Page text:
Saturday, 20 October 2012

285: Goose Breast in tomato and chick peas

Time seems very short for blogging and cooking these days. I have managed to do a bit of cooking, I'll shall try to catch up a little.

My Mum knows a man with a shooter. Which makes her sound rather more well 'connected' than she is, but did explain the slightly random phone call of "Do you want a couple of goose breasts?". Well, never one to look a gift horse or a gift goose breast in mouth, I of course accepted. Turning to my normal mechanism of google for a recipe, I found it sadly lacking; stumbling across such weirdness as Bear chilli. So, I resorted to trying to think about this for myself. Scary biscuits.

The only guide I'd had was from my Mum who said to cook it slow, so I fell back onto my trusted method of red wine and tomatoes as a base for anything.

  • 2 Goose breasts (each a good sized portion of meat for one)
  • ~12 very small onions (mine were small onions which hadn't grown very well. Obv. if you were buying - Shallots)
  • 4 cloves garlic
  • 1 tin chopped tomatoes
  • 1 tin chickpeas
  • 1 handful sage leaves
  • 2 medium carrots chopped small (I just had them in, so why not?)
  • 250ml red wine
  • 20-30 blueberries (game and berries supposed to be a good combo right?)

  • Sealed the goose breasts in a hot pan and transfer to large casserole dish
  • Peel the onions, but leave whole and brown in pan
  • Add the Garlic, trying not to burn it.
  • Drain the chick peas add everything to casserole
  • Cover and bob in the oven @150c. I cooked for 5 hours
And here it comes, *drum roll* I served with a jacket spud. Which was rather unimaginative of me I think.

All ths liquids had slowly reduced down to a thick sauce. The goose breast, was lovely and soft. I couldn't notice the berries, they'd melted into the ether of the sauce; maybe more were needed.

Not sure if/when I'll ever have a goose breat again; but I'd more than happily repeat this one; indeed these quantities did enough for two portions and I'm very much looking forward to the second.

Saturday, 22 September 2012

284: Chocolate, Rapsberry and Marshmellow Brownies

Sound nice, don't they?

I'm afraid it's another tale of cake based woe. Let me take you back to last saturday. I may have mentioned that I like to do the Great North Run, Sunday's was my 6th. This left me last saturday with plenty of time on my hands as I was neither running nor drinking in preparation for sunday. Recently a tradition has grown where several of us bake and then after the run, we all eat cake on the bus ride ride.

Again, sounds nice doesn't it? I've got time and the inclination. I knew the easy flapjack option was already taken, so I searched out a Brownie recipe and adapted it to use the fresh rapsberries I'd just picked from my garden. Very carefully I doubled all the ingredients to there was enough to go around a whole coach:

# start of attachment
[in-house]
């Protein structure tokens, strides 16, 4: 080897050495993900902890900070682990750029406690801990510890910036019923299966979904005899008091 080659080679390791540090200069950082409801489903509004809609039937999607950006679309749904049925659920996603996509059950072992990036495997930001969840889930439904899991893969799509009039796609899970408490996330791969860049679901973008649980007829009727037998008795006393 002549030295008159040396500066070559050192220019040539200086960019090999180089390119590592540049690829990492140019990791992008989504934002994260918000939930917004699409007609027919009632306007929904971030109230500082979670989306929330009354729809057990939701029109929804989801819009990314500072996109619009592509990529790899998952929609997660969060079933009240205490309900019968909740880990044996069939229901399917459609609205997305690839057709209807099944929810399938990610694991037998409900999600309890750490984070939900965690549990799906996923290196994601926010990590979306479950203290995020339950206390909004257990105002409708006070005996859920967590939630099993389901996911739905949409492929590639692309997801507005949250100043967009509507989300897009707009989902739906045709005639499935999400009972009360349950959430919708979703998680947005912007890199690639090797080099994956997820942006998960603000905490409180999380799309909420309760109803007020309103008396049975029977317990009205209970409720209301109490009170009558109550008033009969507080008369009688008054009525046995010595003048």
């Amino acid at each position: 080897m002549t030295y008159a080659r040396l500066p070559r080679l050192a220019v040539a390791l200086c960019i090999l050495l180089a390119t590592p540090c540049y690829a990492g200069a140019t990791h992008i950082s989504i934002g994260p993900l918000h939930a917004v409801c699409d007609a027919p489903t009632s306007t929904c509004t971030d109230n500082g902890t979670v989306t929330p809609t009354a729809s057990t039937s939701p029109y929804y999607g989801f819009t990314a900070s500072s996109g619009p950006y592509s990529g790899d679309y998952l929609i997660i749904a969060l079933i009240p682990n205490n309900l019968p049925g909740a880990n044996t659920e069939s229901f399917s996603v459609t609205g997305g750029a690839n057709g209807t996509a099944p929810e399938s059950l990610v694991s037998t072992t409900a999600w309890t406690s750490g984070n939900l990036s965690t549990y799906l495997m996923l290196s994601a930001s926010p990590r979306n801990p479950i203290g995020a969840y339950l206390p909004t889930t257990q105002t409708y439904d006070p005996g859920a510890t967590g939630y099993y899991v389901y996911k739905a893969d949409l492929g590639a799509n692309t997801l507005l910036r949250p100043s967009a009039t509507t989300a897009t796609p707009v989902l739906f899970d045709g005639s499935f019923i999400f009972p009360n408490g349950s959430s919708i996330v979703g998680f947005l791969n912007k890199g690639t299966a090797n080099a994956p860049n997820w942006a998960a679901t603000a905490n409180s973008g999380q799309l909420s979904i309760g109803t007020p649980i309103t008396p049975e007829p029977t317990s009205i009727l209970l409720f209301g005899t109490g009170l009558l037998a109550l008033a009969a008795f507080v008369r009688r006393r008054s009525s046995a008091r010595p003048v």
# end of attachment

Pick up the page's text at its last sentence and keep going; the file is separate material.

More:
Here's the recipe I used:
  • 50gs fresh rapsberries
  • 50gs small marshallow pieces
  • 100gs good quality dark chocolate
  • 8oz butter (jeez you need to hve just run a half marathon to eat this stuff)
  • 16oz Brown granulated sugar
  • 4 large eggs beaten
  • 4oz Self-raising flour
  • 2 teaspoons baking powder
  • 2 teaspoons salt
Anyone spot the issue(s) yet?

Method, really easy:

  • Melt over a pan of lightly simmering water the butter and chocolate
  •  Mix everything else
  •  Onto a tray lined with greaseproof paper and into over @ 180c, for 25 minutes, removing while the top is springy to the touch

  • Other than the fact my oven seems to be a bit hotter on the right hand side. I thought this looked practically perfect. Crusty at the top, light in texture, squidgy in the middle. Just like you'd want a brownie.

    However, the mistakes were:
    1) What I'd actually written was 1/2 teaspoon of salt but because it was under the 2 teaspoons of baking powder I'd missed the top line '1' - all you could taste was salt, this mistake ruined it.
    2) All the raspberries sank to a goo on the base, which made it very messy. This may well be why no one else even tries to make raspberry brownies
    3) The marshmellows had completely melted; so something of a waste
    4) I should have used plain flour, but I didn't have any - but the texture was good, so I seemed to have got away with that one

    So, all in, a pretty bad waste of a fine bar of chocolate. But definately one to be repeated (sans raspberries and excess salt) for the texture was bob on.

    Now, I've been accused of boasting about my Basil growing prowess. Which wasn't my intent. However *fanfare* I did manage to get under the 2 hour mark for the first time at the Great North and that I am sufficiently pleased with to boast about!

    PS: Other cakes on the bus were: flapjack, lemon drizzle (excellent), brownies and a tea loaf. Good cake eating times!